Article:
In the use of the preferred embodiment of this invention, radiated energy such as x-rays 10 are applied to the portion of the mouth 11 being examined and passed therethrough and impinge upon sensing means 12 which is located inside the mouth. Sensing means 12 preferably comprises a light transparent screen member having a phosphor material deposited on the outside surface thereof. The phosphor materials serve to convert the x-rays into visible light 13 which passes through sensing means 12 and impinges upon the charge coupled visible light image sensor 14. The charge coupled image sensor 14 is in direct visible light communication with the sensing means. Preferably, the sensing means 12 is located immediately adjacent to the charge coupled image sensors. When light in the visible range is incident on the charge coupled image sensor, electrons are generated in each of the image sensors of the array. Electrical clocking of the photogate, 2-phase vertical shift registers delivers the electrical charge from each element of the array to the gated charge detector preamplifier which provides a video signal output. The video signal output is amplitude modulated and is applied to the Z axis of a CRT oscilloscope 16 and will intensity modulate the video display. Timing, control and transmission means 15 consist of suitable circuitry that develop timing signals to control the charge coupled device and provide X and Y axis drive for the CRT oscilloscope 16. The result is a video display that is analogous to an x-ray photograph.
In more detail, timing, control and transmission means 15 for either the preferred or less preferred embodiments of this invention may consist of master oscillator 17, vertical sweep and timing circuits 18 that provide Y axis drive for the oscilloscope vertical sweep, horizontal sweep and timing circuits 19 that provide X axis drive for the oscilloscope horizontal sweep, and blanking signal generator 20 that provides blanking signals to the oscilloscope Z axis. The horizontal sweep and timing circuits 19 also are adapted to provide timing and drive voltages to sensor 14. While a CRT oscilloscope is the preferred electronic video display system, it should be recognized that a television system may also be used. When a television system is used, specific art recognized timing and control waveforms must be applied to the television receiver to meet the requirements of a standard 525-line television system.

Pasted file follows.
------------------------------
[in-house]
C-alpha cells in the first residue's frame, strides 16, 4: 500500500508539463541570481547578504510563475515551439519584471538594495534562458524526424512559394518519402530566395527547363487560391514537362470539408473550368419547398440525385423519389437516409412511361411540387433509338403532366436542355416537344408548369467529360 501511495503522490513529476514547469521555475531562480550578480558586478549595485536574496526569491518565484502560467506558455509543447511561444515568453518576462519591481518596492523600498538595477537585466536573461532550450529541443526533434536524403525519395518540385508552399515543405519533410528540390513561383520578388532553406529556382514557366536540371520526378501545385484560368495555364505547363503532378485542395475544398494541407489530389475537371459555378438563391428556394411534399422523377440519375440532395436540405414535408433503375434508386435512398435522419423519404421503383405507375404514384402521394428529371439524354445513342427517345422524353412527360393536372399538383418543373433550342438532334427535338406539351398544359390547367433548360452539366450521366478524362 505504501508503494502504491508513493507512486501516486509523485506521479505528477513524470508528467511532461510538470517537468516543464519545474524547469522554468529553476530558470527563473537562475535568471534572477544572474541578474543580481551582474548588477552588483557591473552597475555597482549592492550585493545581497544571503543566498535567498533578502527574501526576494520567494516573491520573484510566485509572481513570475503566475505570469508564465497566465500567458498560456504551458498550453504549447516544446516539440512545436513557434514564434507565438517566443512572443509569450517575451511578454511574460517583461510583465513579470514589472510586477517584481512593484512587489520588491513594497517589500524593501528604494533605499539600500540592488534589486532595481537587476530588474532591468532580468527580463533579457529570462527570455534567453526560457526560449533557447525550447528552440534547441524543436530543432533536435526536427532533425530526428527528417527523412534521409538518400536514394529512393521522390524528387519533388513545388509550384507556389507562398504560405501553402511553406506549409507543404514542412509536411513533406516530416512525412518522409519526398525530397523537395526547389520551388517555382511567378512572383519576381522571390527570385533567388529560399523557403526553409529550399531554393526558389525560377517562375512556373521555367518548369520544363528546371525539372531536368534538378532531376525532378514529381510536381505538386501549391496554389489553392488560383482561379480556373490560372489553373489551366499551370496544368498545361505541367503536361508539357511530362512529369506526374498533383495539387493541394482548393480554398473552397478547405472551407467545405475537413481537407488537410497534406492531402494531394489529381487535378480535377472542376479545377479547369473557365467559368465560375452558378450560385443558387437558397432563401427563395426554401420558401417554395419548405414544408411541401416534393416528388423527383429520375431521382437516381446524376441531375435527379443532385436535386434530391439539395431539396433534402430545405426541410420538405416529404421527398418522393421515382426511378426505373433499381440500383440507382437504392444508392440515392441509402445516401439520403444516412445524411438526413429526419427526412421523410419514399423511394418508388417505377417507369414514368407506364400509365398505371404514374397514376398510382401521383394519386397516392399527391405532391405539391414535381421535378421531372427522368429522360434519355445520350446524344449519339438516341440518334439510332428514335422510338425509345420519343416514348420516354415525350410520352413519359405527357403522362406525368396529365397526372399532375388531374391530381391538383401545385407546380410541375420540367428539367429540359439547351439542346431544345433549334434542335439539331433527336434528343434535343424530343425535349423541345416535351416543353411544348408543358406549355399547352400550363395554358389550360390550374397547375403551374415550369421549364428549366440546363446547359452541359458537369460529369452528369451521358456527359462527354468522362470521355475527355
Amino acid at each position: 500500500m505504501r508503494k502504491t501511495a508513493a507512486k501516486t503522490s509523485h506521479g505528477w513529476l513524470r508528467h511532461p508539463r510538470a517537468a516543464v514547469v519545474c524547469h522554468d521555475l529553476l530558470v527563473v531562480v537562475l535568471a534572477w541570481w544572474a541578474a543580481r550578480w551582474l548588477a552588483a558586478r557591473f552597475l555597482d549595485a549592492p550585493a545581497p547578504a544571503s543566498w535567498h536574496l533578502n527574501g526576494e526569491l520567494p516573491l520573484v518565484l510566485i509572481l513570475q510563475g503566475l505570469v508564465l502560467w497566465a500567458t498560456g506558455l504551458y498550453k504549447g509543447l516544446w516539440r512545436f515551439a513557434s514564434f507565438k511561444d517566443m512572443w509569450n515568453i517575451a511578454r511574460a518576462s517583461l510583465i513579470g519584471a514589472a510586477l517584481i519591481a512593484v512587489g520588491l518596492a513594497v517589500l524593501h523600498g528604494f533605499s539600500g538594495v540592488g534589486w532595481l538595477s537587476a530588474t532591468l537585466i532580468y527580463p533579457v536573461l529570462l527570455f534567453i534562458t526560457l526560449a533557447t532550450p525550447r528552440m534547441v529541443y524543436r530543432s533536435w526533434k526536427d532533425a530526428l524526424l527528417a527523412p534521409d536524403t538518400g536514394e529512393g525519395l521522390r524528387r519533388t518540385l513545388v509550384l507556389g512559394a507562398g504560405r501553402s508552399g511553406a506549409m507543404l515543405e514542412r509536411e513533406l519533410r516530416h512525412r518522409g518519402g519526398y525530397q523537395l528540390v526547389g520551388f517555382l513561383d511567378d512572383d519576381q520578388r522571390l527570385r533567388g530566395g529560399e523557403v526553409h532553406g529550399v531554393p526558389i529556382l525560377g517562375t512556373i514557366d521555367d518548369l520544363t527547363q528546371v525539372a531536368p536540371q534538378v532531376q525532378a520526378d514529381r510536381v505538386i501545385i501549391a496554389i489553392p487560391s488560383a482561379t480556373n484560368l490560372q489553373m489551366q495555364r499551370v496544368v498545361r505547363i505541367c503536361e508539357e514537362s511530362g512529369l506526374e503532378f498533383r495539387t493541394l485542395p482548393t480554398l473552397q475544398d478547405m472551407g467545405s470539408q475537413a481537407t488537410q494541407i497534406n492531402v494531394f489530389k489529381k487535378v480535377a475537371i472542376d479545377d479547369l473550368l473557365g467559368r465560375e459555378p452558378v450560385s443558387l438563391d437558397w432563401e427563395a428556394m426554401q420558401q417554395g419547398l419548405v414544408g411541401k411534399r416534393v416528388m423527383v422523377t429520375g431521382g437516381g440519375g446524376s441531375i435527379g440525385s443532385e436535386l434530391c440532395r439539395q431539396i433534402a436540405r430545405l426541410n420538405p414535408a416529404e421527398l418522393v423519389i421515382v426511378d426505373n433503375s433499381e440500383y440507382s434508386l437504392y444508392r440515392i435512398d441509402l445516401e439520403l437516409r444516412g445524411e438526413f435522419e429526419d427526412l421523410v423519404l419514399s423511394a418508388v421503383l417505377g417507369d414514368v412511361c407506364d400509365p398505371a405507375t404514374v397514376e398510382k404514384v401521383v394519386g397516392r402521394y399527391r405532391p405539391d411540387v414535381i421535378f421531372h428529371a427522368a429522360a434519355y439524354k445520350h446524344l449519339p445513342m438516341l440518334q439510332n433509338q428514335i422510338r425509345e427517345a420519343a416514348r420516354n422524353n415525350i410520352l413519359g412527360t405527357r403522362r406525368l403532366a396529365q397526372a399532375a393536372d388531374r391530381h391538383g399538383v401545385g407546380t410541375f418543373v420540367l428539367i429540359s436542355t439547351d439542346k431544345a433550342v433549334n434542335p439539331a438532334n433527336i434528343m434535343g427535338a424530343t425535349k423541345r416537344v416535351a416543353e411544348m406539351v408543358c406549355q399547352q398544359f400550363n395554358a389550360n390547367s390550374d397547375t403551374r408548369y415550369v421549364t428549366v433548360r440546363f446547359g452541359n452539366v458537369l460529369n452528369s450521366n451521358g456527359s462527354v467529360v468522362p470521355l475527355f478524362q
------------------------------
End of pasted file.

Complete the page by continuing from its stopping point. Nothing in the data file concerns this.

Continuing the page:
Sensing means 12 and the visible light image conversion system 14 of the preferred embodiment and the x-ray transparent screen member and x-ray image conversion system of the less preferred embodiment are encased within a protective covering, which is transparent to invisible radiant energy, and are adapted to be inserted in the human mouth. Any of the usual synthetic thermoplastic or thermosetting compositions may be employed. The intraoral fluoroscope systems of the present invention can be employed as an operative or diagnostic tool. As noted previously, the present device enables the practitioner to obtain instantaneously x-ray quality pictures. Furthermore, high quality photographs can be obtained with reduced radiation exposure levels because of the possibility of electrically storing the video signal output from the visible light image conversion system or x-ray image conversion system, as applicable, on magnetic tape as in a conventional video tape recorder.
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|U.S. Classification||348/66, 348/E05.086, 250/458.1, 378/191, 433/29, 378/98.3, 378/98.8|
|International Classification||H04N5/32, A61B6/14, H05G1/64|
|Cooperative Classification||H04N5/32, A61B6/145, H05G1/64|
|European Classification||A61B6/14B, H05G1/64|
|Sep 20, 1999||AS||Assignment|
Owner name: DVI FINANCIAL SERVICE INC., PENNSYLVANIA
Free format text: COLLATERAL ASSIGNMENT;ASSIGNOR:SCHICK TECHNOLOGIES, INC.;REEL/FRAME:010247/0013
Effective date: 19990731
|Jan 31, 2001||AS||Assignment|
|Sep 7, 2010||AS||Assignment|
Owner name: SIRONA DENTAL SYSTEMS, INC., NEW YORK
Free format text: CHANGE OF NAME;ASSIGNOR:SCHICK TECHNOLOGIES, INC.;REEL/FRAME:024946/0741
Effective date: 20060620
|Sep 9, 2010||AS||Assignment|
Owner name: SIRONA DENTAL SYSTEMS, INC., NEW YORK
Free format text: RELEASE BY SECURED PARTY;ASSIGNOR:GREYSTONE SERVICING CORPORATION, INC.;REEL/FRAME:024953/0644
Effective date: 20100902